Six experiments were conducted. We first examined whether our behavioral paradigm could prevent the return of fear on a spontaneous recovery test, and if so, whether the observed effect was the result of an update during reconsolidation. We specifically designed this experiment based on the premise that the lability window engaged at the time of retrieval is temporary—in rat fear conditioning, it closes within 6 hours (4)— at which time the memory is thought to be reconsolidated (4). We posited that if the interval between the isolated retrieval cue and extinction training was brief enough to enable the repeated un-reinforced CSs to be presented within the lability window, that the new interpretation of the CS as no-longer threatening should be incorporated during reconsolidation. If, however, the interval between the isolated retrieval trial and the beginning of extinction was outside the lability boundary, standard extinction should take place (meaning that rather than targeting the initial fear memory during its reconsolidation, a new memory would be formed in parallel with it, and act to temporarily suppress it), and fear should re-emerge. Rats were fear conditioned as described above, and were then divided into 5 experimental groups. Two groups had a retrieval-extinction interval within (10 minutes, n=8; and 1 hour, n=8) and 2 groups outside the reconsolidation window (6, n=8; and 24 hrs, n=8). The fifth group was exposed to context, but did not receive a CS retrieval (n=12). All procedures were conducted in context A. All groups showed equivalent freezing for the last 4 trials of extinction (between-subjects ANOVA, P>.1; figure 1). Twenty-four hours later, all groups received an LTM test to assess consolidation of extinction; the groups did not differ from one another (repeated measures ANOVA, P>.1). All groups were tested one month after extinction, and their freezing to the CS was compared to their respective freezing at the 24 hr timepoint. A repeated measures ANOVA revealed a Group by Time interaction, suggesting that there was a differential effect between the groups between the 24 hr LTM test, and the one month test, F(1,39)=22.47, P<.0001. Simple main effects were then conducted to look at each group individually. The Ret groups with a retrieval-extinction interval outside the reconsolidation window, as well as the No Ret group, showed increased freezing (spontaneous recovery) relative to the 24 hr LTM test (within-subjects, two-tailed t-tests, no retrieval- t(11)=5.225, P<.0001; 6 hr – t(7)=5.671, P=.001; 24 hr –t(7)=2.681, P=.031), however, the groups with an interval within the lability window did not (within-subjects, two-tailed t-tests- 10 min-- t(7)=.146, P=.888; 1 hr—t(7)=1.59, P=.156) (see SOM for further details). These data are consistent with an update during reconsolidation.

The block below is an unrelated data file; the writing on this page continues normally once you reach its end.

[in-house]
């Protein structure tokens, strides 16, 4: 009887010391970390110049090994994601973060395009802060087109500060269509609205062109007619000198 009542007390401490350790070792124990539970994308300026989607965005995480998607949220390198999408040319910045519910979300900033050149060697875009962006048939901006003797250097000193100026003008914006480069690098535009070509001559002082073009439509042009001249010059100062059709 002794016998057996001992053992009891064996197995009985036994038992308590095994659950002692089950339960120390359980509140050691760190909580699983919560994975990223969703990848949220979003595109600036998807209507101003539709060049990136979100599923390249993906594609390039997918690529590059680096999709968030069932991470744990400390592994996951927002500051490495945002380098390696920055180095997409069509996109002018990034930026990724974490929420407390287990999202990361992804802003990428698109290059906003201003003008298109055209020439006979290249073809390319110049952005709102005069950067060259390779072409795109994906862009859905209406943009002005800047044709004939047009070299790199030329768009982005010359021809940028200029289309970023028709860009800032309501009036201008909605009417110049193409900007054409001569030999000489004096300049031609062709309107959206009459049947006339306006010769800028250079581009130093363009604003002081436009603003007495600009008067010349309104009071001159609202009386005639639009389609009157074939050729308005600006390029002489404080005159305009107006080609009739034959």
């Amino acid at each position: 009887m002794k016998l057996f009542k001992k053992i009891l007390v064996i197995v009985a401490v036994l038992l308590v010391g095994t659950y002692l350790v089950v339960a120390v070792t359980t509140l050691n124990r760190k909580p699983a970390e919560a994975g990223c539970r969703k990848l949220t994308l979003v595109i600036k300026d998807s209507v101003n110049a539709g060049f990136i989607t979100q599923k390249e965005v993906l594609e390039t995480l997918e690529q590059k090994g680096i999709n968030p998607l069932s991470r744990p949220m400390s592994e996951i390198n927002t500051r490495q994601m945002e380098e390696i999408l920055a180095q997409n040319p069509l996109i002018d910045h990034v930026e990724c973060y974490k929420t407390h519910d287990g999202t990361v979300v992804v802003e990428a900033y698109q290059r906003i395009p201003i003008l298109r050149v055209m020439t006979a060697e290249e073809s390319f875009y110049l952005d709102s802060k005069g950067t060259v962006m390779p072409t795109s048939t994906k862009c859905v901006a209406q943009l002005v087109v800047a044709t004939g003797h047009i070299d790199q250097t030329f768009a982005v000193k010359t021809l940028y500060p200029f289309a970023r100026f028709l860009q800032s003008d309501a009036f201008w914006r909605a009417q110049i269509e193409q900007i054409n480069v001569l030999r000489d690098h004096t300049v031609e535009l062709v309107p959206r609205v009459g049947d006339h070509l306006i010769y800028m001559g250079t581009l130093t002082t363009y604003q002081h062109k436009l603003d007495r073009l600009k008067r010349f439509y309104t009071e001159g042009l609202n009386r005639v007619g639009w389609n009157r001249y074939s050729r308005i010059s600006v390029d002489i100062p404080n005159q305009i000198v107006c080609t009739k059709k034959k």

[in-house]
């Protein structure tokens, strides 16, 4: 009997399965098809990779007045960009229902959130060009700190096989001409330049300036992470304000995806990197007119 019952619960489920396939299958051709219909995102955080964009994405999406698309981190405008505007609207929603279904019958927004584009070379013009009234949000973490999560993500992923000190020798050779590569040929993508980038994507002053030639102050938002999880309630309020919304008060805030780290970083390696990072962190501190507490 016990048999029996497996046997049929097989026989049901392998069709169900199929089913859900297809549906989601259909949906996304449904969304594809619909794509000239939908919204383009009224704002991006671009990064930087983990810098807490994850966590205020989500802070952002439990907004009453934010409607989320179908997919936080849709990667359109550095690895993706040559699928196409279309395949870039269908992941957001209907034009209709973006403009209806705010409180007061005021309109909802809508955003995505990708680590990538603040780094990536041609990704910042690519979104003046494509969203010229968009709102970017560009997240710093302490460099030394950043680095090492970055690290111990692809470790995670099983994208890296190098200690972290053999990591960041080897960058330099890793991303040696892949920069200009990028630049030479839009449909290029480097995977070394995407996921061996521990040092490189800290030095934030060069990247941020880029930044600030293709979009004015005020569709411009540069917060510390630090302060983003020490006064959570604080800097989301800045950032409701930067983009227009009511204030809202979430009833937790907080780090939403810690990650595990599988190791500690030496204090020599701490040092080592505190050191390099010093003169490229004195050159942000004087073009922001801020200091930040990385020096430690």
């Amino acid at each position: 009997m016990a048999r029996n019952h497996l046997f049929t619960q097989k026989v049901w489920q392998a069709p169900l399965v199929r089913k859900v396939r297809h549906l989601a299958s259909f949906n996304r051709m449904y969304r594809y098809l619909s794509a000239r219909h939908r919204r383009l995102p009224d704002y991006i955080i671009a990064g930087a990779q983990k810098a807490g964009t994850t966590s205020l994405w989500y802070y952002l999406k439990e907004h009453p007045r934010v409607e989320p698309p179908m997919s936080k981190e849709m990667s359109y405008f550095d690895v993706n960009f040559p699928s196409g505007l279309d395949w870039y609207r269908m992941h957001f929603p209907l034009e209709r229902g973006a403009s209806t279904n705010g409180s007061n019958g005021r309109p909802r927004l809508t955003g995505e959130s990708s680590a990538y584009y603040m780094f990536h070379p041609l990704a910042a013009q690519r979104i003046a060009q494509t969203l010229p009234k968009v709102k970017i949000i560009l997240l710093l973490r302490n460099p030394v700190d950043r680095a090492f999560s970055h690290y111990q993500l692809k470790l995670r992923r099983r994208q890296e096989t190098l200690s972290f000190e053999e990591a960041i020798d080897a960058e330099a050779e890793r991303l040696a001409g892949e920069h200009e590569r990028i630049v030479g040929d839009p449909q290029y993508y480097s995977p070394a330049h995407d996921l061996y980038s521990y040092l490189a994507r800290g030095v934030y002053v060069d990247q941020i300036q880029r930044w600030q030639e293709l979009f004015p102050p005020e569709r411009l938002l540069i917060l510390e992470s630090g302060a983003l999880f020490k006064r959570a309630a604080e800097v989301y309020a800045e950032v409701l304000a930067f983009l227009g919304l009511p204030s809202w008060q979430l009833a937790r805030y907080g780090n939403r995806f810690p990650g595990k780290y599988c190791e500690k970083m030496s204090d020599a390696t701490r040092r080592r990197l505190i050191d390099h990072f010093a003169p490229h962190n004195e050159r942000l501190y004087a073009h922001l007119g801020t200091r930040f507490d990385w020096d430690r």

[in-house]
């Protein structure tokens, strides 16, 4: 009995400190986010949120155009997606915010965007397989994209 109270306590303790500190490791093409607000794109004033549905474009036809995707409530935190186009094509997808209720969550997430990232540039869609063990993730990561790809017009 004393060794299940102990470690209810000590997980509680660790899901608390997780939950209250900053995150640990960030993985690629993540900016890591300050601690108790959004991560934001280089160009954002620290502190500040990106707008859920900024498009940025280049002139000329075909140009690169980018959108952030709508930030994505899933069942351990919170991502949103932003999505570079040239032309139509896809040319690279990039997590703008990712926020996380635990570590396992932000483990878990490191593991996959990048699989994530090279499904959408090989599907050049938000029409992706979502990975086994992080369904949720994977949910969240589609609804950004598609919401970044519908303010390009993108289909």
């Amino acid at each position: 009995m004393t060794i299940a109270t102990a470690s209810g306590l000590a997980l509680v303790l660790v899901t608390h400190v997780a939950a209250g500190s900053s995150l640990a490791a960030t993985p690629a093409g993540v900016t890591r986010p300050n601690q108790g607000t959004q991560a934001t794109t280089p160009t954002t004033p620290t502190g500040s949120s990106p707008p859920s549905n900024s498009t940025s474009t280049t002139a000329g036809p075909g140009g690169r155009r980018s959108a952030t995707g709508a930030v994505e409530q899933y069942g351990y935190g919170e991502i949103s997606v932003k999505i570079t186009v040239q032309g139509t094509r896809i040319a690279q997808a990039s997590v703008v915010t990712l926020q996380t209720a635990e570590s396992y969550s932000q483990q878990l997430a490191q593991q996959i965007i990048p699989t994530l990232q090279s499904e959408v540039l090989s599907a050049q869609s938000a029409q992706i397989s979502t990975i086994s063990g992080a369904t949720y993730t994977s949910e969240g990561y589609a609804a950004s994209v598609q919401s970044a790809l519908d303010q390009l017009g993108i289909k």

In order to more fully address whether our procedure could prevent the return of fear, we further examined its effect on two additional assays: renewal and reinstatement. Two groups of rats were fear conditioned with three tone-shock pairings (see Supplementary Online Material (SOM) for details). Twenty-four hours later, reconsolidation was initiated in one group by exposing the rats to an isolated retrieval trial (one tone presentation; Ret group, n=8), while the control group was placed in the same context but was not presented with a cue retrieval (no tone presentation; No Ret group, n=8). One hour later, extinction training occurred (the No Ret group was presented with 19, and the Ret group 18 CSs, in the absence of the US, that is, tones were repeatedly presented in the absence of shocks). In the Renewal experiment (Figure 2), rats were fear conditioned in context A, and then received the retrieval, or context-only exposure, and the extinction session in context B (see SOM for detailed descriptions of context A and B). Twenty-four hours later, they were tested for long-term memory in context B, and the next day were tested back in context A (renewal test). We found that the No Ret and Ret rats exhibited similar levels of freezing (a measure of fear expression) during fear conditioning (Repeated Measures ANOVA, P>.05), across the last 4 trials of extinction (Repeated Measures ANOVA, P>.1), and at the test of LTM (Repeated Measures ANOVA, P>.1). When placed back in context A (the original context in which fear to the CS was acquired), to assess whether they would show increased freezing relative to the extinction context (which would be indicative of fear renewal), there was a significant Group X Time of Test interaction, which suggested that the retrieval procedure induced a differential effect on behavior (F(1,14)= 13.522, p=.002). Follow up t-tests revealed that while the No Ret group showed an increase in freezing in context A relative to context B (P=.012), the Ret group did not (P>.1).